Transjugular liver biopsy provides smaller liver samples so it is not the preferred method of liver biopsy. It is reserved for patients with significant blood clotting disorders or when excess fluid is present in the abdomen, a condition called ascites. During the procedure, patients lie on their back on an x-ray table and a local anesthetic is applied to the right side of the neck (see image). If needed, an IV tube is used to give sedatives and pain medication. A small incision is made in the neck and a specially designed hollow tube called a sheath is inserted into the jugular vein as a conduit. The doctor threads the sheath down the jugular vein, along the side of the heart, and into one of the hepatic (liver) veins, which are located above the liver. To see the veins, the doctor injects liquid contrast material into the sheath. The contrast material lights up when seen under x-ray, highlighting the blood vessels and showing the proper location of the sheath. The doctor threads a biopsy needle through the sheath and into the liver and a liver sample is quickly withdrawn. Several samples may be collected, requiring multiple needle insertions. The sheath is carefully withdrawn and the incision is closed with a bandage. Patients are monitored for 4 to 6 hours for signs of bleeding.

Laparoscopic liver biopsy is done at the time of surgery for another indication, e.g. gallbladder removal, etc. There is no special preparation or this procedure apart what you should do for the surgery itself.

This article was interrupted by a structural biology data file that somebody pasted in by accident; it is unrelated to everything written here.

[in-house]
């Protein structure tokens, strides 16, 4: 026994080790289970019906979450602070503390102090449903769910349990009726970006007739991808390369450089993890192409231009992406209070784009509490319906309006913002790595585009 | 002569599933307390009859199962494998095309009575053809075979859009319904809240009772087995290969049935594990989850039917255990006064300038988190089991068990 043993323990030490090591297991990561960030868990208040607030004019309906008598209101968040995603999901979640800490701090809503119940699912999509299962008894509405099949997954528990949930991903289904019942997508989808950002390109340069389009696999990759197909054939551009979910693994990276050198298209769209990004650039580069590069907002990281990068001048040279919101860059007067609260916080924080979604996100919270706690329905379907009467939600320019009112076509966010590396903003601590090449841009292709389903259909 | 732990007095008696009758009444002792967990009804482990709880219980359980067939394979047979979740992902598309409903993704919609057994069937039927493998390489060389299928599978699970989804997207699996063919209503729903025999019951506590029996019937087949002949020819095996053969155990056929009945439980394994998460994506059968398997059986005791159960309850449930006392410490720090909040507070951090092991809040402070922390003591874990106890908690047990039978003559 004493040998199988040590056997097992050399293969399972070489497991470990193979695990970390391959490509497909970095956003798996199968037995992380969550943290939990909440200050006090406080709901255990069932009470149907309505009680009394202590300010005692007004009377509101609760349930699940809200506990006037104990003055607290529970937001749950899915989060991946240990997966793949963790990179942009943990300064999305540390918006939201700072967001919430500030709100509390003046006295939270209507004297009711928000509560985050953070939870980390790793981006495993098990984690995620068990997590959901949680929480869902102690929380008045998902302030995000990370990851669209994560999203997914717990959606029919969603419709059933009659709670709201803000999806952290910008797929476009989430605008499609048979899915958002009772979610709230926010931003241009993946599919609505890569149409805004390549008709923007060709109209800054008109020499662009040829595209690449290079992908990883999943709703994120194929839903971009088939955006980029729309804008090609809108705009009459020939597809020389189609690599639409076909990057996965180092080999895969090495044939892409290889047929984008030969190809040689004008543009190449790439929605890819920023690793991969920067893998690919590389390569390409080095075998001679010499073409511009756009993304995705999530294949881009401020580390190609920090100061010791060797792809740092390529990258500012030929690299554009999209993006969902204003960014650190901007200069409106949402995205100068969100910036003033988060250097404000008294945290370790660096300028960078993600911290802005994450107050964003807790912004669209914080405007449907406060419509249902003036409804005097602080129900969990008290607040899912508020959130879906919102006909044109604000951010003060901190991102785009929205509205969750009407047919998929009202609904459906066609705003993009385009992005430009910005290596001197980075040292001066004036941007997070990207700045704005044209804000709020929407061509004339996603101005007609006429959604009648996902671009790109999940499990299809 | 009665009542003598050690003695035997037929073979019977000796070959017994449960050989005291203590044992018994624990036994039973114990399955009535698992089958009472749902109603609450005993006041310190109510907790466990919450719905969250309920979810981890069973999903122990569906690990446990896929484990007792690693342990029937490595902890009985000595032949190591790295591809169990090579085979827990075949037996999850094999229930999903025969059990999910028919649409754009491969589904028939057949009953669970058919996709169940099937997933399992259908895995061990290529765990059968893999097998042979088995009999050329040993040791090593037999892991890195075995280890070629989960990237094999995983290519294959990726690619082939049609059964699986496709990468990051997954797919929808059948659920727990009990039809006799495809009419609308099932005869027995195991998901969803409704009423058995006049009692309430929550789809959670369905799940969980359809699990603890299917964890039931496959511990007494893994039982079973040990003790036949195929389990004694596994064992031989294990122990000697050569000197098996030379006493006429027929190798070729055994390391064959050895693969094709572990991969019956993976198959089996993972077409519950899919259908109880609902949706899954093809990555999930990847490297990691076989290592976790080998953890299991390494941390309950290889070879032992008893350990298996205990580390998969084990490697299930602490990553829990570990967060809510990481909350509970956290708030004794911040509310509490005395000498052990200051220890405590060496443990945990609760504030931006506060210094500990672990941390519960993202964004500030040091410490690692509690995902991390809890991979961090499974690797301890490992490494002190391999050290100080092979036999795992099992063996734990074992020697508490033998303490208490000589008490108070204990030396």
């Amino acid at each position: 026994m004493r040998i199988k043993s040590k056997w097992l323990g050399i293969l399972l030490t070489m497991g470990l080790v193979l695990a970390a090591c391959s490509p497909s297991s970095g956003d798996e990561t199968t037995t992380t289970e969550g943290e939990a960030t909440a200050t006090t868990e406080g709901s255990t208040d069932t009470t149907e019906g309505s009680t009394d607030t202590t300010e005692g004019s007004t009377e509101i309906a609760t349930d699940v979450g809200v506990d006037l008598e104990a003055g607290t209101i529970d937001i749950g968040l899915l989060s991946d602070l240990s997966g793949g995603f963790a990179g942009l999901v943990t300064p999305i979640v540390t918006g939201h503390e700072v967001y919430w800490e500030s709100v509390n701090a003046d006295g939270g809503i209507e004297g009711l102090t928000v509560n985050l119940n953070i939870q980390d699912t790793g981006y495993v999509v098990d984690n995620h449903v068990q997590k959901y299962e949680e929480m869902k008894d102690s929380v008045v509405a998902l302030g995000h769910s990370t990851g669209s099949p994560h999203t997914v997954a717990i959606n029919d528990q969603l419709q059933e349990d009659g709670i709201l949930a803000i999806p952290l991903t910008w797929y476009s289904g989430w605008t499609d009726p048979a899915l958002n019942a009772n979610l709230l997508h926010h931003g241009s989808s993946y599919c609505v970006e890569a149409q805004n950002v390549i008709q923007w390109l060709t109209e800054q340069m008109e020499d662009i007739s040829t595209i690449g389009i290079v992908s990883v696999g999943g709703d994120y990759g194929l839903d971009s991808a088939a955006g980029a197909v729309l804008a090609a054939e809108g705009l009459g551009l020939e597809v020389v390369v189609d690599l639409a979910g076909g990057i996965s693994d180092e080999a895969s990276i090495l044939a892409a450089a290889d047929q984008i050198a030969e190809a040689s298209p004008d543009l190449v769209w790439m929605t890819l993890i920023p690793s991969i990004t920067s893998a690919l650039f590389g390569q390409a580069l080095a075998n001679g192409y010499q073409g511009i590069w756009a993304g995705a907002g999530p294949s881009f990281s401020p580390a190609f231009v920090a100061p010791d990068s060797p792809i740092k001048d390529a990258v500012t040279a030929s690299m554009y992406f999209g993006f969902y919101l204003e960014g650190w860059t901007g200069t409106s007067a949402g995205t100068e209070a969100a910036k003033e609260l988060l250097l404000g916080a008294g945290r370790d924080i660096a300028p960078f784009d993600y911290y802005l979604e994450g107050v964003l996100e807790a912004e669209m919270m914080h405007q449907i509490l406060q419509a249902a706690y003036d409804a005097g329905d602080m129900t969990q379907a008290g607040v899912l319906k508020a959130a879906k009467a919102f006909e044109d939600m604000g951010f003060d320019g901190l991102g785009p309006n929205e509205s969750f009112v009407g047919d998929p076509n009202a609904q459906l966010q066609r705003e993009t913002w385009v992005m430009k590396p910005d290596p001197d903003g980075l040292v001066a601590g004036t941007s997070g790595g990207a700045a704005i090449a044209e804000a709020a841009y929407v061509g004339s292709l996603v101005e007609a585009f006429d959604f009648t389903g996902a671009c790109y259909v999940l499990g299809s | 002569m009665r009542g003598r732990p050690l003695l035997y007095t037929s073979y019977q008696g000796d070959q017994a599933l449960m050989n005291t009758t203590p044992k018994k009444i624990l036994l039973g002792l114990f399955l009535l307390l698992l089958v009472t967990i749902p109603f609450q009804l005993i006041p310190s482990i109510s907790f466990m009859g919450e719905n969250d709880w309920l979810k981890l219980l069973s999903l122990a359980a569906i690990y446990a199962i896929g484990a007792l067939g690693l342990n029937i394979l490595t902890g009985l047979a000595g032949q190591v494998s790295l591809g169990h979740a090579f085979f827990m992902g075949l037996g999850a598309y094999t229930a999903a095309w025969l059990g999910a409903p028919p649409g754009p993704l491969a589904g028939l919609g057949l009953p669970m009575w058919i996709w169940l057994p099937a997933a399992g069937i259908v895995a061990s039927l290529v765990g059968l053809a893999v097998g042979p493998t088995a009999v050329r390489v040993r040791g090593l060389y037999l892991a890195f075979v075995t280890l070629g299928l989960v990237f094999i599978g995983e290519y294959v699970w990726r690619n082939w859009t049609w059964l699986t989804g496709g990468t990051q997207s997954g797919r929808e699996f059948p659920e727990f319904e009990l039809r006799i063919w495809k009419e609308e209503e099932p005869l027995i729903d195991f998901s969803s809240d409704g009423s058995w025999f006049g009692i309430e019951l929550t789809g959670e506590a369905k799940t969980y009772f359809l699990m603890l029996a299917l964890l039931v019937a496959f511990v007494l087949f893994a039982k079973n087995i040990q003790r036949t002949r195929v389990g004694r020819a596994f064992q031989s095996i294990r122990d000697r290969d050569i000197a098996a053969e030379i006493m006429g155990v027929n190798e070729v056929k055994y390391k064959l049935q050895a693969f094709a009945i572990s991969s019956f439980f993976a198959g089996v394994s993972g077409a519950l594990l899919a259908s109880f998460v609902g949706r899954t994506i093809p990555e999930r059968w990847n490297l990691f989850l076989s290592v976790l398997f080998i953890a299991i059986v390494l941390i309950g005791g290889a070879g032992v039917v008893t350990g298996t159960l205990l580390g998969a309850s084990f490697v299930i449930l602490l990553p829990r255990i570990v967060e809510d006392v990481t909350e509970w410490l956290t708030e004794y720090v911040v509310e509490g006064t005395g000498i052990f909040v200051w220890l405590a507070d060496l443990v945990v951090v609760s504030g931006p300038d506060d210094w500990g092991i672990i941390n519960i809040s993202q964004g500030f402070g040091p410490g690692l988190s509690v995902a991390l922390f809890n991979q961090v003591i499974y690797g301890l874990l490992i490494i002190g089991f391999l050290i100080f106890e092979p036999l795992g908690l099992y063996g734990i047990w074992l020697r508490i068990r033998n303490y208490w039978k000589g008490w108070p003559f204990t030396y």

Pain at the biopsy site is the most frequent risk of percutaneous liver biopsy, occurring in about 20 percent of patients. The risk of excessive bleeding, called hemorrhage, is about 1 in 500 to 1 in 1,000. Risk of death is about 1 in 10,000 to 1 in 12,000. If hemorrhage occurs, a blood transfusion may be necessary and bleeding may stop on its own. If it does not, a procedure called angiography (visualization of blood vessels with contrast injection under x-ray to identify the bleeding site) and embolization (deployment of a special plug), can be used to stop the bleeding. In extreme cases, surgery can also be used to stop a hemorrhage. Other risks include puncture of other internal organs such as the lungs or bile ducts, infection, leakage of bile inside the abdomen at the biopsy site, and spread of cancer cells (if biopsy was directed at a suspected or known tumor), called cancer seeding. Transjugular liver biopsy carries an additional risk of adverse reaction to the contrast material. For any concerns or potential complication post-liver biopsy, you will need to notify the facility where the biopsy had taken place to properly and expediently address any concerns.